Bullying and psychological violence has a negative mental health effect
Two forms of workplace violence are bullying and psychological violence. Both are types of workplace harassment. However, they have different characteristics and implications.
There are some differences in the way these two phenomena operate in the workplace. Both involve an imbalance of power between the aggressor and their target, which can be seen in many forms of abuse, threat, humiliation or intimidation that creates a hostile work environment.
In addition to being illegal under federal law, both workplace bullying and psychological violence have negative effects on employees, with one study showing that 35% of targets leave their jobs as a result of being bullied or experiencing other harassment at work. Let’s take a closer look at how these two concepts differ.
What is Bullying in the Workplace?
When we think of workplace bullying, the first thing that comes to mind is aggressive teasing, threatening or putting someone down in front of their co-workers. This type of bullying can happen to anyone. It usually involves a person in a position of power who abuses or intimidates a person who is less powerful.
The target of the bullying maybe someone on the same level as the aggressor, but is often someone who does not have the same amount of power or ability to defend themselves. In the workplace, bullying can be verbal or written, such as offensive emails. It can also be nonverbal, such as malicious gossip or exclusion from work activities. This type of bullying often involves a person who is angry or upset about something and takes it out on the nearest person.
What is Psychological Violence in the Workplace?
Psychological violence in the workplace is more covert than bullying. It involves creating a hostile or abusive work environment through humiliating comments or actions intended to undermine or control another person.
Unlike bullying, it is usually one-sided and not used to express anger. Instead, it is often used as a control tactic or to punish a person. Some examples of psychological violence at work include: Raising the bar so employees are unable to meet expectations Staring or glaring at someone instead of making eye contact Using threats or put-downs with no logical connection to the situation Making comments or gestures that embarrass or shame someone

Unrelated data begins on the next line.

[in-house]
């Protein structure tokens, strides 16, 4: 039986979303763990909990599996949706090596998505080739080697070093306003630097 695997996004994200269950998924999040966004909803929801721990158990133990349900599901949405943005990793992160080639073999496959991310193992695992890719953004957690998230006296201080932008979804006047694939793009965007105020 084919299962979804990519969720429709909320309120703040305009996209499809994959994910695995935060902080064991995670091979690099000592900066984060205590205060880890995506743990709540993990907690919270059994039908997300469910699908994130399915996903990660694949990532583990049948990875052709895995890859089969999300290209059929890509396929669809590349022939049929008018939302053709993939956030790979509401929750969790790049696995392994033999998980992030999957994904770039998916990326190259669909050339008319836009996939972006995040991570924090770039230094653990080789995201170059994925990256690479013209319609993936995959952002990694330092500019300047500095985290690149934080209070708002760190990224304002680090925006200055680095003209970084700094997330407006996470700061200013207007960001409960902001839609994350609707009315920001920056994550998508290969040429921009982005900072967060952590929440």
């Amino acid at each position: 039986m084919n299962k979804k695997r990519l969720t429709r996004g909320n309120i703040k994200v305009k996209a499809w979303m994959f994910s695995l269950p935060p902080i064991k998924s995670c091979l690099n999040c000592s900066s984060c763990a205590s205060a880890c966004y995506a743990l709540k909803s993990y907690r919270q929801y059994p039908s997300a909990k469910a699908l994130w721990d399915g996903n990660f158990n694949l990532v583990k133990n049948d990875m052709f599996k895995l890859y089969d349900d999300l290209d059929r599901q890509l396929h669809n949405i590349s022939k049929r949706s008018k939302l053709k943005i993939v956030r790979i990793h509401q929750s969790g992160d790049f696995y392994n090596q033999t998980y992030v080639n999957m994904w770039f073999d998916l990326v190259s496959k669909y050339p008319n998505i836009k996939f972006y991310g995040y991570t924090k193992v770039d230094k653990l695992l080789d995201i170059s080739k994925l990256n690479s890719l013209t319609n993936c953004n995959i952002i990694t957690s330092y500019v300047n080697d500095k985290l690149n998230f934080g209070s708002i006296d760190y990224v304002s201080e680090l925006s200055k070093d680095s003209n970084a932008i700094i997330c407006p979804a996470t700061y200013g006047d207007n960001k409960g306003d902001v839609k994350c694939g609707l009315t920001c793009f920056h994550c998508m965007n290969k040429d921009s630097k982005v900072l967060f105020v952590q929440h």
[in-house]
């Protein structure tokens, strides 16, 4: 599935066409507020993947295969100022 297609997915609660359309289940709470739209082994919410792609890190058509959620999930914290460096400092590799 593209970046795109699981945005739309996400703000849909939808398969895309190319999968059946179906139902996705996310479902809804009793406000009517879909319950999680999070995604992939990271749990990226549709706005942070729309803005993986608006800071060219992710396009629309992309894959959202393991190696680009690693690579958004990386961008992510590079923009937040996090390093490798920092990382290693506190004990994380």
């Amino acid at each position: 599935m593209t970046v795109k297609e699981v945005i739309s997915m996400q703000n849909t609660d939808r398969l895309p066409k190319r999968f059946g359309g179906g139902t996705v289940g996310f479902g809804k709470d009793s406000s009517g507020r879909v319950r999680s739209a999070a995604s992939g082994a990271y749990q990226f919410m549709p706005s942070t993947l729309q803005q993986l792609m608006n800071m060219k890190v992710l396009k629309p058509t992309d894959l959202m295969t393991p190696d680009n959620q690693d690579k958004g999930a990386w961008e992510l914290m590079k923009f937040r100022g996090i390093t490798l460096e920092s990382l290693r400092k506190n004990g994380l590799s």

Differences Between Bullying and Psychological Violence
Bullying and psychological violence have a few key differences that are important to note when trying to understand and address these problems in the workplace.
The first difference is the motivation behind the behavior. Bullying is more often a way to express anger towards the person being targeted. Psychological violence, on the other hand, is often done to gain power over someone or to punish them for something.
Another difference is that bullying is often a repeated, ongoing activity, while psychological violence may happen just once or be something someone does occasionally. The frequency of the behavior also differs depending on the type of behavior. Bullying is generally more frequent and consistent than psychological violence.
Employer Responsibilities for Addressing These Problems
The employer has a responsibility to maintain a safe and healthy work environment. This includes taking steps to address any workplace bullying or psychological violence. While these two issues are often discussed together, they are very different and involve different strategies to resolve the issue.
Bullying can be addressed with a combination of education, policies and discipline. This often involves discussing the issue with the person who is engaging in the bullying behavior, possibly with a trained human resources representative or another staff member. It may also include writing a disciplinary action against the bully and documenting the issue.
Bullying and psychological violence are related but distinct workplace problems that have serious negative effects on employees and work culture.
The key to preventing these problems is to create an open and inclusive work environment that encourages employees to talk about their concerns.
Employers can take these steps to address these issues:
Define what constitutes these behaviors: bullying, psychological violence and other forms of harassment.
Create policies and procedures to address these issues.
Educate employees about the importance of these policies and procedures and give them the tools they need to address these issues.
Create an open and supportive work environment where employees feel safe to express themselves and know how to address their concerns.